World records and the elderly don’t usually ring a bell, unless you’re talking giant casseroles. All the same, some aren’t letting the “old and wretched” stereotype fly, especially not George Corones. The Australian swimmer recently broke the 50-meter long course record by 35 seconds — and he’s 99-years-old!
“It was an exemplary swim for me, well balanced… and I was ready to hit the [wall] at the end very hard with my hand,” he [said].
The superstar senior swam the length in just 56.12 seconds, for the 100 – 104 years men’s category. I didn’t even know people lived that long. Corones’ swimming career was put on hold during World War II and re-commenced at the age of 80.
“I gave it up at the beginning of the war [World War Two], and I don’t think I had a swim of any description until I retired,” he added.
“I started swimming again for exercise.”
Looks like exercise brought this aging man of steel a long, long way! (To the Commonwealth Games trials, to be exact)
Showing off an arsenal of life-saving capabilities, drones have been tending to rural patients at a shocking rate. Treatment lies in the form of deliveries, mostly medical tools and blood packets. In any event, the machinery itself hasn’t yet made any direct rescues — until making its way to New South Wales. On account of his search drone, lifeguard Jai Sheridan managed to save two drowning boys.
“I was able to launch it, fly it to the location, and drop the pod all in about one to two minutes,” Sheridan said.
The drone, meant to scout for sharks, ejects a detachable floatation device. The boys, about half a mile into the water, safely paddled to shore on the floater. Sheridan’s “miracle” drone isn’t like any other in that you won’t be able to score it at your local Apple store.
It was a sophisticated UAV called “Little Ripper” described by its corporate sponsor, Westpac, as having a carbon fibre air frame and aircraft grade aluminum components.
Drones are tricky things — but their new and improved counterparts are surely making up for past slip-ups.
There is no denying the value of robots. They have not only helped us perform difficult tasks like surgery — they have also assisted in data gathering and analysis. This swimming robot developed in Switzerland can detect water pollution and wirelessly send out information in real time.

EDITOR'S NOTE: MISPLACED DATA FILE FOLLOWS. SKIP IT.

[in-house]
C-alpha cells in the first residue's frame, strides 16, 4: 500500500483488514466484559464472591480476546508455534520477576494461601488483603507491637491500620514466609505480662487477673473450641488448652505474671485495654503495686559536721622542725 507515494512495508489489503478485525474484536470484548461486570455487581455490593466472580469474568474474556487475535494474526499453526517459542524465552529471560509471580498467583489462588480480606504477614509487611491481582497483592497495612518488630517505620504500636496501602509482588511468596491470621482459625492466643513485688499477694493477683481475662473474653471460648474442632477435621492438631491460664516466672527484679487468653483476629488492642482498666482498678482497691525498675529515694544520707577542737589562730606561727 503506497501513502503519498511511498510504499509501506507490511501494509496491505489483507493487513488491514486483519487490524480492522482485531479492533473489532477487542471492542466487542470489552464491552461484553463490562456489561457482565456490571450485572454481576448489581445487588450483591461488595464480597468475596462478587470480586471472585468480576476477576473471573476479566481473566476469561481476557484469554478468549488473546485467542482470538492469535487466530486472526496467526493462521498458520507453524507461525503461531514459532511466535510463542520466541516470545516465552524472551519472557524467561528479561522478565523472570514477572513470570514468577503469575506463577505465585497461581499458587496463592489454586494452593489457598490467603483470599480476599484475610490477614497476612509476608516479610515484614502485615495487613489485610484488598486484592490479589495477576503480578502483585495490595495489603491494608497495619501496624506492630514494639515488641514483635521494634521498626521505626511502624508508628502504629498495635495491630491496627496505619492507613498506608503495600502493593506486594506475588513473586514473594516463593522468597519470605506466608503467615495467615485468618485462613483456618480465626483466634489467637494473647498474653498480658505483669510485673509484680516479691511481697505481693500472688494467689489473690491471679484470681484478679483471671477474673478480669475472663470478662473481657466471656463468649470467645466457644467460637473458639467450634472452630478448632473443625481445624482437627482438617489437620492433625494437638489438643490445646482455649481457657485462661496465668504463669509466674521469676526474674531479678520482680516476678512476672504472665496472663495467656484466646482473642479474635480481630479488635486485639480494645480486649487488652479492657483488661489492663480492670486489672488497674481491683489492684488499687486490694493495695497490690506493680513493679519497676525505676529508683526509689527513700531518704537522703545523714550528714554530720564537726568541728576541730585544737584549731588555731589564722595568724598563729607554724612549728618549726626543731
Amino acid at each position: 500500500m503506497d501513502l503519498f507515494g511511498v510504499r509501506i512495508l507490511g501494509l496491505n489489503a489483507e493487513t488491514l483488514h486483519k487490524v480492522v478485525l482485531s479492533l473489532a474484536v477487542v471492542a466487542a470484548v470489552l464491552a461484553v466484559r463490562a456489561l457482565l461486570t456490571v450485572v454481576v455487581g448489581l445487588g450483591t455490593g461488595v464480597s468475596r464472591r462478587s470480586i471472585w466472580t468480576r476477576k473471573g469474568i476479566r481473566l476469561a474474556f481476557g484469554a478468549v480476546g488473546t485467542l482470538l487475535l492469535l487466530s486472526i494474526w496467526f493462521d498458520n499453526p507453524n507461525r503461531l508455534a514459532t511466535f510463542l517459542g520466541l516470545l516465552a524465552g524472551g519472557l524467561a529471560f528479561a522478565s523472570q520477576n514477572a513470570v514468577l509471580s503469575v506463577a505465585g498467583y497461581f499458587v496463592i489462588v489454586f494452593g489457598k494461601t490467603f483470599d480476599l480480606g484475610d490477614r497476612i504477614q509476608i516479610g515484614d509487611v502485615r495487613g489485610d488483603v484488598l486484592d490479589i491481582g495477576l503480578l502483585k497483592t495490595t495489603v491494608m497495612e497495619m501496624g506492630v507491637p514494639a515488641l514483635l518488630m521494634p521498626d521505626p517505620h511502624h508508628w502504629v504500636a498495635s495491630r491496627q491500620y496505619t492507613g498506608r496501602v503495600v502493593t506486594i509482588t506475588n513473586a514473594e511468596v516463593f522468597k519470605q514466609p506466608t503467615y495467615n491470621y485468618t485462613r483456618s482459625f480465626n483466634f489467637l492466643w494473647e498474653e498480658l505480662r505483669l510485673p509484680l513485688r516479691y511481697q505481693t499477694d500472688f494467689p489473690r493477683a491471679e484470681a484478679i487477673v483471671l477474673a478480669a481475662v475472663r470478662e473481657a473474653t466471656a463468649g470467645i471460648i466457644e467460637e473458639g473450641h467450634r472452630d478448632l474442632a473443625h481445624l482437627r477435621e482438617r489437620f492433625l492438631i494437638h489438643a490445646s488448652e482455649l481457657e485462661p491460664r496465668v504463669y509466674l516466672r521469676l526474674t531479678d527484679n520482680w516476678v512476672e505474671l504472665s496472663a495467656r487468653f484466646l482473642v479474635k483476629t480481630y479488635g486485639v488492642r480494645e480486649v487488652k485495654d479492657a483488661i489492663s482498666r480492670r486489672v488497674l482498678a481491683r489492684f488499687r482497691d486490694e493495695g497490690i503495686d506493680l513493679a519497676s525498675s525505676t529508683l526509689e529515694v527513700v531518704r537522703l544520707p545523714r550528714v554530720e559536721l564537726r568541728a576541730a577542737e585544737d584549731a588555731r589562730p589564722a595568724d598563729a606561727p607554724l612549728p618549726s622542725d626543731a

The robotic eel is outfitted with sensors that make it able to test the water for changes in conductivity and temperature as well as signs of toxins. The robot is made of several modules, each containing a small electric motor and different sensors. The modular design allows researchers to add or take from its length and change the robot’s make up as needed for each task.
Not only are these robotic “eels” more efficient than manual measurement stations — they don’t disturb a lake’s inhabitants. They are also advanced enough to calculate biological changes. Bacteria in these sensors easily recognize toxins.
For instance, the bacteria will luminesce when exposed to even very low concentrations of mercury. Luminometers measure the light given off by the bacteria and that information is transmitted to a central hub for analysis.
As taken from its namesake, the robot can slither towards the polluting source in any body of water. While they are human creations, it seems about time to give robots some credit!
In a world suffering from hate crimes, I often doubt society and its ability to be kind. However, some people continue to give me hope–including this group of beachgoers. In an attempt to save 9 people from a riptide, 80 people formed a human chain, showing up law enforcement officers who did nothing.
Five volunteers began linking arms — reaching only a short way into the water. Then 10 more joined in. Soon, around 80 people were linked together — stretching toward the quickly tiring group.
Law enforcement had already been called, but decided it would be best to wait for a rescue boat.
Now that’s heroic! Each of the 9 saved were family members, one of whom had experienced a heart attack in the water. All were rescued within an hour.
“To see people from different races and genders come into action to help TOTAL strangers is absolutely amazing to see!!” [volunteer] Simmons wrote in a Facebook post. “People who didn’t even know each other went HAND IN HAND IN A LINE, into the water to try and reach them. Pause and just IMAGINE that.”
With videos of the rescue going viral on social media, I didn’t have to do much imagining. I guess this goes to show that in a pretty small world there are still big hearts.